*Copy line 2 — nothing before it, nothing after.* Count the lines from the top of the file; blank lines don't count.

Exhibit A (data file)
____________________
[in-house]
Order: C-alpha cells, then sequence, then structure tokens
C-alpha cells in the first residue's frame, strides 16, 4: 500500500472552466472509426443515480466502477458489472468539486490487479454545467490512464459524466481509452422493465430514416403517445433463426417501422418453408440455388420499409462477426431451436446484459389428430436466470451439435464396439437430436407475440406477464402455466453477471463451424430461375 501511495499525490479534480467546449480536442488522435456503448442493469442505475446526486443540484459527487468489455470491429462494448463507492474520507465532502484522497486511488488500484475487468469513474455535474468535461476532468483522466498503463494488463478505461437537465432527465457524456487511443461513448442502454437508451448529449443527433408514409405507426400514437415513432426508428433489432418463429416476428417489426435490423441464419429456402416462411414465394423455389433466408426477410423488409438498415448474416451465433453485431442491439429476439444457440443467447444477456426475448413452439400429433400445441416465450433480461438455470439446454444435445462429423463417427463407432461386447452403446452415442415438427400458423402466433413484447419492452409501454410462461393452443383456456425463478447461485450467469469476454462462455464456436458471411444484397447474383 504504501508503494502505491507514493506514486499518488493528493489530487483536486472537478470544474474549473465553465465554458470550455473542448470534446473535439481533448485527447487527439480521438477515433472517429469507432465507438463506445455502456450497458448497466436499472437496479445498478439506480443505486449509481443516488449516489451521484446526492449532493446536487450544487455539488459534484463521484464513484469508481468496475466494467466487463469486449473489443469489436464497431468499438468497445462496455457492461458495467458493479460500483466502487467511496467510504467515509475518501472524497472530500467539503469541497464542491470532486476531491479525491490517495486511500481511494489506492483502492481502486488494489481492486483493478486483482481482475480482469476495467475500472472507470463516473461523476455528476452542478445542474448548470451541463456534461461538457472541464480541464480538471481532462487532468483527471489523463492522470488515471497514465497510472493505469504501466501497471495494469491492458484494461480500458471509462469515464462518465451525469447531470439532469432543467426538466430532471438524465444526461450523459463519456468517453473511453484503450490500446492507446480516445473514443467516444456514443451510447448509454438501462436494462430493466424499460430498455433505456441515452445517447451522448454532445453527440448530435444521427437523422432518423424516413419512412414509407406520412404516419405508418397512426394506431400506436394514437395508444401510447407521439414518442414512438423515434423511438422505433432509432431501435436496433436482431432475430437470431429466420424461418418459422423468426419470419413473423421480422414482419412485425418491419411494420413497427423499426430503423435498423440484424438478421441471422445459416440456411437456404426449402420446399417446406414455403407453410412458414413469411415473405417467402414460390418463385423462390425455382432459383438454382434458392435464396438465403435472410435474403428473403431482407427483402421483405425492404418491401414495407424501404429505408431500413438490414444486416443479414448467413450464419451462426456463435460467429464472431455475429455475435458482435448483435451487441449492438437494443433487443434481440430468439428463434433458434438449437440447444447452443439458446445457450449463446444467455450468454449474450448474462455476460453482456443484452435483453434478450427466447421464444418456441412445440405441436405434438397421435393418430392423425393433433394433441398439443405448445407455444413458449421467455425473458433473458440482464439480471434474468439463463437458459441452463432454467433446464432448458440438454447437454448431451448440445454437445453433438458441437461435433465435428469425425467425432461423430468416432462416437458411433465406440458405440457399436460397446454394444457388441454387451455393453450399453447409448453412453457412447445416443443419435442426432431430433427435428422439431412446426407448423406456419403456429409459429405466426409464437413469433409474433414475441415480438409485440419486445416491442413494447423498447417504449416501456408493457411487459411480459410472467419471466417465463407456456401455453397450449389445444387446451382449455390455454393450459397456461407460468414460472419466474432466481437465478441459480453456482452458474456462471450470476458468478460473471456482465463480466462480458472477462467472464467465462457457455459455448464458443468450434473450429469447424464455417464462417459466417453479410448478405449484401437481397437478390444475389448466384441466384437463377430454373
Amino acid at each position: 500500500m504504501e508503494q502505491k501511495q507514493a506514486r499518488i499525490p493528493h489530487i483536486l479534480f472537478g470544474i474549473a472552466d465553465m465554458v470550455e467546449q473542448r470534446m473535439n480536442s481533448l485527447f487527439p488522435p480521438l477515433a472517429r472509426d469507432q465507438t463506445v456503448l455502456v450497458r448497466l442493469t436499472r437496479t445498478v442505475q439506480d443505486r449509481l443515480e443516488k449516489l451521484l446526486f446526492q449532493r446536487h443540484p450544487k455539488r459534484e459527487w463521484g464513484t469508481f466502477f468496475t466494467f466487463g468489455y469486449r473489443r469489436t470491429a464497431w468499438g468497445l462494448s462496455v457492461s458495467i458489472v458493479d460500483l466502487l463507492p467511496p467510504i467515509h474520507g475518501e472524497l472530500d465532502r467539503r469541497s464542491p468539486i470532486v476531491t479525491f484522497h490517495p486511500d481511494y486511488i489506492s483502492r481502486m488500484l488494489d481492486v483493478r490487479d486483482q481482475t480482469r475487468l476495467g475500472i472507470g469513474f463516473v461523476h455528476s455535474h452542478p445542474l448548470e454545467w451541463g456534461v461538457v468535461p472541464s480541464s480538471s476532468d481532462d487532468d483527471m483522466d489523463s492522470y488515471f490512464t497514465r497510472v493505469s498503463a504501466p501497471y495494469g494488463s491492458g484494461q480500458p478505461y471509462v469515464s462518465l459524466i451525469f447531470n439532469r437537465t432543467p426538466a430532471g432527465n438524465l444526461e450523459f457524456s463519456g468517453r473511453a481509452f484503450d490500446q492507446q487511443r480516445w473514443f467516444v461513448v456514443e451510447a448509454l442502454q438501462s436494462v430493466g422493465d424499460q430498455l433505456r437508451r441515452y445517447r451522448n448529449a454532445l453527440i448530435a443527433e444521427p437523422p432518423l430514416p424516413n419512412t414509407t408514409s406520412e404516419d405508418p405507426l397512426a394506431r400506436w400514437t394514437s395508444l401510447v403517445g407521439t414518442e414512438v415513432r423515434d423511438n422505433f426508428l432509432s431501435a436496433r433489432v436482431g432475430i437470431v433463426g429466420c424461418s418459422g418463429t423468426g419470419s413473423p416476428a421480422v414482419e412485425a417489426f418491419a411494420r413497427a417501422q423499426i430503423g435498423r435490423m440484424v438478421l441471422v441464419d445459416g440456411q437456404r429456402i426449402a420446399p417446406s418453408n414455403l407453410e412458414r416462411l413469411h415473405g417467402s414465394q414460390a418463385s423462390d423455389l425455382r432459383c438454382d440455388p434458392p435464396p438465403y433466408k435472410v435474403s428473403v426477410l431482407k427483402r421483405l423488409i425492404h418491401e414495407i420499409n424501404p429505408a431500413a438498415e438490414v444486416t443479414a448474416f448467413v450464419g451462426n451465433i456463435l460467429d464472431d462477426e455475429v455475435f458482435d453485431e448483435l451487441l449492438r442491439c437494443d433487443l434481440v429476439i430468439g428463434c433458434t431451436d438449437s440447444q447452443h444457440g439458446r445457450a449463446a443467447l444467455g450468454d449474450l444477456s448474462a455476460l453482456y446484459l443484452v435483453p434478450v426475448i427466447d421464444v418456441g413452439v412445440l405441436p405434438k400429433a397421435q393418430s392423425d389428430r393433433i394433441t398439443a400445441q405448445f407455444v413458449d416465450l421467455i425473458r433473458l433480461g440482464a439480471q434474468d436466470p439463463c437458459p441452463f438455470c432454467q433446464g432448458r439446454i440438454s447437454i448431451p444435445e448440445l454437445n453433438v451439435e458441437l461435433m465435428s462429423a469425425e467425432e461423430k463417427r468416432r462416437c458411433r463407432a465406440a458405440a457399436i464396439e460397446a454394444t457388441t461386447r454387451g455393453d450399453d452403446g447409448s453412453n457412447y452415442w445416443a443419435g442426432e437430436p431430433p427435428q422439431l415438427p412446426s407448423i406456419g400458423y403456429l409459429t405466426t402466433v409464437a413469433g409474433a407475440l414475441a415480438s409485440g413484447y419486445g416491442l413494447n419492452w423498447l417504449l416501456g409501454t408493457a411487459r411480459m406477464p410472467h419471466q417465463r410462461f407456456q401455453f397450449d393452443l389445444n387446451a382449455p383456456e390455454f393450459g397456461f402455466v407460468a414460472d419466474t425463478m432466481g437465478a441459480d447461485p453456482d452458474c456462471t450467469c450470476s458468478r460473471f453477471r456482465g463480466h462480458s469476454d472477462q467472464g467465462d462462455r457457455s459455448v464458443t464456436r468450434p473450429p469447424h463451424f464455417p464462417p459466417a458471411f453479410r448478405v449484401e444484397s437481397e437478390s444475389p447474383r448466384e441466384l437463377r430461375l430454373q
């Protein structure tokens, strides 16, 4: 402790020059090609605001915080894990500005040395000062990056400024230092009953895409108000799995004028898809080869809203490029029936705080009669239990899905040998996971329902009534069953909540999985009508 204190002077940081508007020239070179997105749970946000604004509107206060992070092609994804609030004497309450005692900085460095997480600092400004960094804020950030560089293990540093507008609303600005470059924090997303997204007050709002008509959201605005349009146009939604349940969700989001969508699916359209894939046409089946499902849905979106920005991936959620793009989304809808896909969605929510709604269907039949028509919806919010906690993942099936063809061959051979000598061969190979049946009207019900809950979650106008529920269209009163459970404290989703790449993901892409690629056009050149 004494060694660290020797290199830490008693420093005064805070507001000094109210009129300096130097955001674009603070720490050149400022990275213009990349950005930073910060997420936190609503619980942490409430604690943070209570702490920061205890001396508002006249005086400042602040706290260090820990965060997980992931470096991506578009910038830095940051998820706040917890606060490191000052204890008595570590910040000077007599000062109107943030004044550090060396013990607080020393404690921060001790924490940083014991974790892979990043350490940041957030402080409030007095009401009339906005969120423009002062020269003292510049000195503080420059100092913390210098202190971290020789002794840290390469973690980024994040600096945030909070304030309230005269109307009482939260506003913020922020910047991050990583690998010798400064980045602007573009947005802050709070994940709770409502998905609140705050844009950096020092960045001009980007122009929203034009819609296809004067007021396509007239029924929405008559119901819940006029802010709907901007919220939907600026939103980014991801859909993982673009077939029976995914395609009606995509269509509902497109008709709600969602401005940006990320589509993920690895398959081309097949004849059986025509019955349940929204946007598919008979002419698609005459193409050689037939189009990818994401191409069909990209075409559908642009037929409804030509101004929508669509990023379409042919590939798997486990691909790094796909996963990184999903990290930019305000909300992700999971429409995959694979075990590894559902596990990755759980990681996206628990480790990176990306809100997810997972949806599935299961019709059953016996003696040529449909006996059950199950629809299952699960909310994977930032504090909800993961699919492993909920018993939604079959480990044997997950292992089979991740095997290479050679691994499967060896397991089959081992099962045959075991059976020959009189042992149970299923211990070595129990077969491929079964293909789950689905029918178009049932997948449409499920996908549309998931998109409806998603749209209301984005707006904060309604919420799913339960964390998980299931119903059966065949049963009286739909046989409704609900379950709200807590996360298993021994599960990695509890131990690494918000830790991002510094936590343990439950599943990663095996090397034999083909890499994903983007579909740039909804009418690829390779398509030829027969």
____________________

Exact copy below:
Order: C-alpha cells, then sequence, then structure tokens